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Grease Management

FAQs

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(Click on the question to view the answer)

1. What is FOG?

2. What is a collection system?

3. How exactly does FOG clog up a pipe?

4. Does soap take care of FOG?

5. If I don’t have an overflow, does FOG affect me?

6. Is FOG a problem?

7. What should I do with leftover oil or grease?

8. What foods are sources of FOG?

9. What can I do to reduce FOG?

10. Who can I contact for additional FOG information?

 

1. What is FOG?
alt FOG refers to fats, oil, and grease, which are the natural by-products of food preparation and cooking or baking. When poured down the drain, they can form clogs and blockages that lead to sewer overflows. Did you know FOG can also clog the sewer pipes under the streets that take the wastewater from your house to the treatment plant? If that happens, the wastewater can back up and come to the surface and pollute the environment. This can allow untreated sewage to run into the streets and into our storm drains. This is not only a human health hazard but, since storm drains flow to creeks and rivers, this can cause significant environmental damage and impact aquatic life forms. You can avoid unnecessary expense and damage to the sewer system by following a few simple rules.

alt

 

2. What is a collection system?
alt The collection system is a network of pipes and pump stations that moves wastewater from homes and businesses to one of the County’s water reclamation facilities (WRF).

Wastewater comes from everyday activities we all do, such as washing dishes, taking a shower, running the washing machine, and of course, flushing the toilet. Anything that goes down a drain enters the collection system.

 

3. How exactly does FOG clog up a pipe? alt As a warm liquid, FOG goes down the drain easily. But once it cools, it sticks to sewer pipes and builds up over time.

Anything put down the drain, or garbage disposal, or flushed in the toilet (besides toilet paper) combined with FOG, can block the flow of wastewater through the pipe forcing it back up the drain resulting in flooding of a home, a street, or a stream with wastewater.

4. Does soap take care of FOG?
alt FOG does not mix with water. Detergents separate from the FOG after a period of time, and cling to the pipes, restricting the flow of wastewater.

 

5. If I don’t have an overflow, does FOG affect me?
alt Yes! If you are connected to the collection system, you have a vested interest in the reliability and life span of the system and treatment plants. Even if you never experience a FOG-related overflow, a portion of your monthly water bill payment funds the maintenance, repair, and replacement of the system.

In addition, the potential for ecological damage to the County’s waterways that contribute to the quality of life for all residents.

 

6. Is FOG a problem?
alt In the sewage collection and treatment business, the answer is YES!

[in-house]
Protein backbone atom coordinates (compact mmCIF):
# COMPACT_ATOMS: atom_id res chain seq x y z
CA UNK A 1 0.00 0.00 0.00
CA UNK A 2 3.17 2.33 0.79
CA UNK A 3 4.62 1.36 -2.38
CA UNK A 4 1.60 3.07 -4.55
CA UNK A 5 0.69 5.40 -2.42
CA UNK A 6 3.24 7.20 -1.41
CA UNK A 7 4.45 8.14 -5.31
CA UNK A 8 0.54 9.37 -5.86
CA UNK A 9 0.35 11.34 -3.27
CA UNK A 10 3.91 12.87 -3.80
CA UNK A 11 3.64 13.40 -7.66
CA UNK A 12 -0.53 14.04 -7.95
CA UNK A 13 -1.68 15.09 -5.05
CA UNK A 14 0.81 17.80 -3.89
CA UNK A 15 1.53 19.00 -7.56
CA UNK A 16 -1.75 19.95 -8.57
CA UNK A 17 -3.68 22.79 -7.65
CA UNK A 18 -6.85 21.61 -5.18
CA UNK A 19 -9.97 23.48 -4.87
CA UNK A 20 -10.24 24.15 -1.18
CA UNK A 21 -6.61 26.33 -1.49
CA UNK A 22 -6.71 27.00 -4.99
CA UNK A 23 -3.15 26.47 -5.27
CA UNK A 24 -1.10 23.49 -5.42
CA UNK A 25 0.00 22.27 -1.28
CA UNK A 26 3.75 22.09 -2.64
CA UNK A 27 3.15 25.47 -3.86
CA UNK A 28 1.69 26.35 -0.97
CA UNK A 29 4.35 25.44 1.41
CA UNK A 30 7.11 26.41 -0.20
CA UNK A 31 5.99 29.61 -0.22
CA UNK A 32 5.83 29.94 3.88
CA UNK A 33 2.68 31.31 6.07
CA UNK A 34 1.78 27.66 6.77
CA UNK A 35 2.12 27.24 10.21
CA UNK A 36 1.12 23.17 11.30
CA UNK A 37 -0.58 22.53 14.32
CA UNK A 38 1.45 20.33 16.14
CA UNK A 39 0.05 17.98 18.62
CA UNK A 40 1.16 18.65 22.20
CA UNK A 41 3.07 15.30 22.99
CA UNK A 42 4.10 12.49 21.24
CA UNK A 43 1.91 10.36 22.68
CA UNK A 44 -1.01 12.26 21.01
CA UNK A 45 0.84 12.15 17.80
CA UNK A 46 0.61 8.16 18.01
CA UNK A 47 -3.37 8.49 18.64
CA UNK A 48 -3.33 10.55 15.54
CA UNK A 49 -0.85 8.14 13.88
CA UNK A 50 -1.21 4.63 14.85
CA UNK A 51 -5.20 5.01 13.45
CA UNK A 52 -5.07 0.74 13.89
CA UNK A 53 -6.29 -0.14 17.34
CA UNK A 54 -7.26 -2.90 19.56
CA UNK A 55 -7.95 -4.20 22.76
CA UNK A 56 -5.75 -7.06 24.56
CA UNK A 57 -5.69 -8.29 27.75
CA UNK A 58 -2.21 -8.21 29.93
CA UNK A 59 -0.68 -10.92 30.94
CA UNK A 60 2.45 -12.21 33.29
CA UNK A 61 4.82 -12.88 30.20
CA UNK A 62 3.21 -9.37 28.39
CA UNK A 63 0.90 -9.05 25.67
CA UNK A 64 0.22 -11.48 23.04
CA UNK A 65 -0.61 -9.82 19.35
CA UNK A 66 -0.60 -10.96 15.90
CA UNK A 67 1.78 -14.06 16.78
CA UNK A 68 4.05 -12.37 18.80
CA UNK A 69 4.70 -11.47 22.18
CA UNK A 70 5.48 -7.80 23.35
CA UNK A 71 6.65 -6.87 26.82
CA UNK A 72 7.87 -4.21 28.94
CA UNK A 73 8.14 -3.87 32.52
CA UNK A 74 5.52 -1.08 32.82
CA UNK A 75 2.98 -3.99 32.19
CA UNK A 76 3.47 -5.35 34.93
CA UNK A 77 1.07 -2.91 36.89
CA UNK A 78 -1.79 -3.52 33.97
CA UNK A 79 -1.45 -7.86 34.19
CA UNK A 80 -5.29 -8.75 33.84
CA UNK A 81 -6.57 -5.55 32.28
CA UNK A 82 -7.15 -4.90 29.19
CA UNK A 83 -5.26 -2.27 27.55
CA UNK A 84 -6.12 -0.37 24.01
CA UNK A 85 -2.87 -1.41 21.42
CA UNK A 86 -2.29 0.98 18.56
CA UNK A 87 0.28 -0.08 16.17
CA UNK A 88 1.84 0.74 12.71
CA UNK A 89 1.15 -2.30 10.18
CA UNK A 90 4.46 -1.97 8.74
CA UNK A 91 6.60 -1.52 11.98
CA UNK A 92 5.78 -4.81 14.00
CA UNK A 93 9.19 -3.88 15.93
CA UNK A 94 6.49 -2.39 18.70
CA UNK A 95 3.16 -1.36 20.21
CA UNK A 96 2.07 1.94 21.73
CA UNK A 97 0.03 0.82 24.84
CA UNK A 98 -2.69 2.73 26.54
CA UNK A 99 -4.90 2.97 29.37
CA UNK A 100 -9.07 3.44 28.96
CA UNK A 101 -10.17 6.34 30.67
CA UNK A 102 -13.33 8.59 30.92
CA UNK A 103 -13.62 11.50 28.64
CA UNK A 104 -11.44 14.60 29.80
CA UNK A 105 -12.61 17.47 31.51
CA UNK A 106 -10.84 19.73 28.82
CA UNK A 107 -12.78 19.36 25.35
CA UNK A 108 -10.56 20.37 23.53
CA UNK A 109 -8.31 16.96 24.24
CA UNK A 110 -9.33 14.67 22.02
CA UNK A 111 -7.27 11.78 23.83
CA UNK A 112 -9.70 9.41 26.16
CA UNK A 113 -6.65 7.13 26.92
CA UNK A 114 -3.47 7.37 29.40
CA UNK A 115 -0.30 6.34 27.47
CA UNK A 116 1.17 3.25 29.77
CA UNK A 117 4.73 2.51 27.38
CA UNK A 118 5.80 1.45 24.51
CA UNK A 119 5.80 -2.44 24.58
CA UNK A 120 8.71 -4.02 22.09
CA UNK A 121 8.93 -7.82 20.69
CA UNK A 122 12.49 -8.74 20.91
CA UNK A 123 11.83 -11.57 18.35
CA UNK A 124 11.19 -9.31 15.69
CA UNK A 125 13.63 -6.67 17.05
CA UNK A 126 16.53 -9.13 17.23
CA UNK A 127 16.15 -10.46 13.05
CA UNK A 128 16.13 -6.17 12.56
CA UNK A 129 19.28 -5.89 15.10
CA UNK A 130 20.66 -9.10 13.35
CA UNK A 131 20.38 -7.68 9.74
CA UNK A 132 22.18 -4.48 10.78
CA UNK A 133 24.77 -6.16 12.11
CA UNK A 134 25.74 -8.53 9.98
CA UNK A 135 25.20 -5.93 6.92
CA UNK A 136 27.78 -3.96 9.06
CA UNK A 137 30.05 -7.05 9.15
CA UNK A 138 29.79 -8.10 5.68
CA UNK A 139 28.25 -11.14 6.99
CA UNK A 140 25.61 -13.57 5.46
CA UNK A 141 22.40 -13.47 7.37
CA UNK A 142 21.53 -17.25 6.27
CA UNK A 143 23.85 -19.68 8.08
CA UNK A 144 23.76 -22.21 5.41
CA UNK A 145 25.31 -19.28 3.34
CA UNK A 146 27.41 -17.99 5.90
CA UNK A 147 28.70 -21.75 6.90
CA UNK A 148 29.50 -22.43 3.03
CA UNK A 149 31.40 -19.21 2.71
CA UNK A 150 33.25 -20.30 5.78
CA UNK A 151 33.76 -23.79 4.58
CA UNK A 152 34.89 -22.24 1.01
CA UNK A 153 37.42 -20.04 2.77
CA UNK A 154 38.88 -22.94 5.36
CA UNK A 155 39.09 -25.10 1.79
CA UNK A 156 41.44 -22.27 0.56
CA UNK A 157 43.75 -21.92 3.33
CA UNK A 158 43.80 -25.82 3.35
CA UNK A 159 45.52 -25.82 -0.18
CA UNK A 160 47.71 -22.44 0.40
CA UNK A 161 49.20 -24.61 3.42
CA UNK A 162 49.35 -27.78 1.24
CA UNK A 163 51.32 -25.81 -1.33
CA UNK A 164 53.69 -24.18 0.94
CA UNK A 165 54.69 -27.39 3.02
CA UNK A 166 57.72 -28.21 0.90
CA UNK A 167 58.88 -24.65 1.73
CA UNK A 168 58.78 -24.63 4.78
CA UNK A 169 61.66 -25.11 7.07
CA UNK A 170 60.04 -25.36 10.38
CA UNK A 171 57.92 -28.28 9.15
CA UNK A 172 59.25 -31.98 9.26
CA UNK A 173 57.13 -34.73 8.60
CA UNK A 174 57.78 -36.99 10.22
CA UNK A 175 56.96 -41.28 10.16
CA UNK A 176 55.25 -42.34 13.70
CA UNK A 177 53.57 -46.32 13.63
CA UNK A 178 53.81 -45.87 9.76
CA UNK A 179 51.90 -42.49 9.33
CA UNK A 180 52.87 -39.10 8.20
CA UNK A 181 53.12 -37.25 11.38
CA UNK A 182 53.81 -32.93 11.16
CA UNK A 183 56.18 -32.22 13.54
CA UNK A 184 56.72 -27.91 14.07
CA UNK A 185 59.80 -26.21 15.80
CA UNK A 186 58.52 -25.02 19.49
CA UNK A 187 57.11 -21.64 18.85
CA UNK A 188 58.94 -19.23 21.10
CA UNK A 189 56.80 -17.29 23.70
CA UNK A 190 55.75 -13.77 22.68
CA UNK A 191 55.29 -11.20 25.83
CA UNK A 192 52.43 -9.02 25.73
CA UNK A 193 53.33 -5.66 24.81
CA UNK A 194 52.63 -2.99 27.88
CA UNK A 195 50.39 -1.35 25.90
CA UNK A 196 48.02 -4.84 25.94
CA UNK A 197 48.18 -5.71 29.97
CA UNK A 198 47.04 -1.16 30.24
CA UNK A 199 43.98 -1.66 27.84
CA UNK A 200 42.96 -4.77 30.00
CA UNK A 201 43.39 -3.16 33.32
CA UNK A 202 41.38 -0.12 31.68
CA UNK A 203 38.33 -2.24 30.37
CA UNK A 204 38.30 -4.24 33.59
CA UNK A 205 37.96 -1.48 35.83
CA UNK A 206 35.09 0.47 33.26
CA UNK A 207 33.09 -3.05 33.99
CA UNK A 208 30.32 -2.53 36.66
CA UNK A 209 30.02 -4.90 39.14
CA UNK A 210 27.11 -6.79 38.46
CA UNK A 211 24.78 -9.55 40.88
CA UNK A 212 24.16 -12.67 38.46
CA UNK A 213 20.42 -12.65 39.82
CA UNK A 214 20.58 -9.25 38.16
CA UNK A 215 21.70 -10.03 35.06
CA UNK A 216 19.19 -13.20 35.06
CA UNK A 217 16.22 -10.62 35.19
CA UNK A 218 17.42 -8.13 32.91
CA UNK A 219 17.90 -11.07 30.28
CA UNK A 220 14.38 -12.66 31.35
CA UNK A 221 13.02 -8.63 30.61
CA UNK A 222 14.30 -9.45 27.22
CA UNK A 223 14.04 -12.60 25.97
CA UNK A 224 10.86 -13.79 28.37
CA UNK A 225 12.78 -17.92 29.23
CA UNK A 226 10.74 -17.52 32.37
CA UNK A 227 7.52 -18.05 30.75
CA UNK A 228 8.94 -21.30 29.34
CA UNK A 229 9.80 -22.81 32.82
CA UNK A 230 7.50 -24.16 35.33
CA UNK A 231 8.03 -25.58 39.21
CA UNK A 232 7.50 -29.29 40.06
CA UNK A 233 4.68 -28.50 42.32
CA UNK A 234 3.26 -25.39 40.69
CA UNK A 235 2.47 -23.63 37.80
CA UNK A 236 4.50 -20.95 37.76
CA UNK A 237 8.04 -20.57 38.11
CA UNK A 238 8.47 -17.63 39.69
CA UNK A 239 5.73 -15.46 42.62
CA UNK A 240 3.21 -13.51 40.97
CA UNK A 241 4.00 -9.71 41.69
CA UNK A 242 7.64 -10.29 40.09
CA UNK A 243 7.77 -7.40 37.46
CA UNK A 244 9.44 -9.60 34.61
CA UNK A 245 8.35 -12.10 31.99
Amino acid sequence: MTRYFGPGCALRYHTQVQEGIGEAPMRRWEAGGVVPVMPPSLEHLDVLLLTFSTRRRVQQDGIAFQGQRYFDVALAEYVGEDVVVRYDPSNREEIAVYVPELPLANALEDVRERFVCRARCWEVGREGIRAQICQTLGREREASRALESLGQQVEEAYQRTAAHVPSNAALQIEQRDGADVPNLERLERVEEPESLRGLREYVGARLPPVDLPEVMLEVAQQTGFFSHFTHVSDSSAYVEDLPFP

FOG is singled out for special attention because of its poor solubility in water and its tendency to separate from the water and adhere to other surfaces. Fats, oils and grease in the sanitary sewer coats the insides of the pipe, causing maintenance problems. The consequences include reduced sewer capacity and pipe blockages leading to sanitary sewer overflows. Oil and grease also hamper effective treatment at the wastewater treatment plant. Grease in a warm liquid may not appear harmful. But, as the liquid cools, the grease or fat congeals and causes mats to form on the surface of settling tanks, digesters, and the interior of pipes and other surfaces which may cause a shutdown of wastewater treatment processes. Problems caused by wastes from restaurants and other grease-producing establishments have served as the basis for the Grease Management Program and other regulations on the discharge of grease materials to the sanitary sewer system. Typically a grease trap or grease interceptor is required to control FOG discharges.

 

7. What should I do with leftover oil or grease?
alt Once it has cooled, place used oil or grease into a container with a top. Dispose of the container in the garbage.

 

8. What foods are sources of FOG?

alt Food scraps, meat trimmings, poultry skin, the “skim” from soups and gravies, cooking oils, lard and shortening, salad dressings, sauces and marinades, dairy products including ice cream, butter and margarine. See table on this link.

 

9. What can I do to reduce FOG?
alt Following these basic practices in the kitchen:

DO NOT wash food scraps (solid or liquid) down the drain or grind them in the garbage disposal.  DO scrape plates over the trash can. Use mesh drain strainers to catch remaining solid food scraps for disposal in a trash can.
DO NOT pour used oil down the drain. DO pour used oil into a container with a top and placed in the trash can for disposal.
DO NOT pour hot grease down the drain. DO place cooled grease into a garbage can for disposal.

 

10. Who can I contact for additional FOG information?
alt Cobb County's Grease Management Program coordinates FOG education and enforcement activities. They are located in the Office of Environmental Compliance and can be contacted at fog@cobbcounty.org.

 

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